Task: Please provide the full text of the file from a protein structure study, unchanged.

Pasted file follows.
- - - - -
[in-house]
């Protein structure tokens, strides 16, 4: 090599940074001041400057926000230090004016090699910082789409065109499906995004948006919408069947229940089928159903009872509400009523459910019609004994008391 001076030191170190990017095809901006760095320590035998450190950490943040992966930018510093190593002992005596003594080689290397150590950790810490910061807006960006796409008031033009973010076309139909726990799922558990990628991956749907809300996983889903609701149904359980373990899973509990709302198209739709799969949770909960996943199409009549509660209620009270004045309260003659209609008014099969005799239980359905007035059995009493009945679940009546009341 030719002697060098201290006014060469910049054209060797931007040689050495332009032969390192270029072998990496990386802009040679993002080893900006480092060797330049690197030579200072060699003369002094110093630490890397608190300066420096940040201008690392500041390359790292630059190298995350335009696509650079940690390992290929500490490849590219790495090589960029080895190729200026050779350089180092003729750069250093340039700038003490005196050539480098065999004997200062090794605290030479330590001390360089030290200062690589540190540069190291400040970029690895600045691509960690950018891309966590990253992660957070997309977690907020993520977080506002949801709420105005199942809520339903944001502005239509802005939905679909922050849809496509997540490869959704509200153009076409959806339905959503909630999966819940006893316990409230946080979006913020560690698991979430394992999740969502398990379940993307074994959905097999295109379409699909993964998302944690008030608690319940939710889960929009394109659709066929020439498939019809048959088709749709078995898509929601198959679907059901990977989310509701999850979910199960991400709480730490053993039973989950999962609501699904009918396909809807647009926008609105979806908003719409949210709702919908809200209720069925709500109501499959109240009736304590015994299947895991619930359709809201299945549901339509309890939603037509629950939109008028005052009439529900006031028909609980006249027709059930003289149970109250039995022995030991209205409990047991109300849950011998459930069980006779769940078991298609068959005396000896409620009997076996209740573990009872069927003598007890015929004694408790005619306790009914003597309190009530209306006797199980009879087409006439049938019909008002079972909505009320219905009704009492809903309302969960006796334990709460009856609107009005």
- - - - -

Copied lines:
[in-house]
């Protein structure tokens, strides 16, 4: 090599940074001041400057926000230090004016090699910082789409065109499906995004948006919408069947229940089928159903009872509400009523459910019609004994008391 001076030191170190990017095809901006760095320590035998450190950490943040992966930018510093190593002992005596003594080689290397150590950790810490910061807006960006796409008031033009973010076309139909726990799922558990990628991956749907809300996983889903609701149904359980373990899973509990709302198209739709799969949770909960996943199409009549509660209620009270004045309260003659209609008014099969005799239980359905007035059995009493009945679940009546009341 030719002697060098201290006014060469910049054209060797931007040689050495332009032969390192270029072998990496990386802009040679993002080893900006480092060797330049690197030579200072060699003369002094110093630490890397608190300066420096940040201008690392500041390359790292630059190298995350335009696509650079940690390992290929500490490849590219790495090589960029080895190729200026050779350089180092003729750069250093340039700038003490005196050539480098065999004997200062090794605290030479330590001390360089030290200062690589540190540069190291400040970029690895600045691509960690950018891309966590990253992660957070997309977690907020993520977080506002949801709420105005199942809520339903944001502005239509802005939905679909922050849809496509997540490869959704509200153009076409959806339905959503909630999966819940006893316990409230946080979006913020560690698991979430394992999740969502398990379940993307074994959905097999295109379409699909993964998302944690008030608690319940939710889960929009394109659709066929020439498939019809048959088709749709078995898509929601198959679907059901990977989310509701999850979910199960991400709480730490053993039973989950999962609501699904009918396909809807647009926008609105979806908003719409949210709702919908809200209720069925709500109501499959109240009736304590015994299947895991619930359709809201299945549901339509309890939603037509629950939109008028005052009439529900006031028909609980006249027709059930003289149970109250039995022995030991209205409990047991109300849950011998459930069980006779769940078991298609068959005396000896409620009997076996209740573990009872069927003598007890015929004694408790005619306790009914003597309190009530209306006797199980009879087409006439049938019909008002079972909505009320219905009704009492809903309302969960006796334990709460009856609107009005």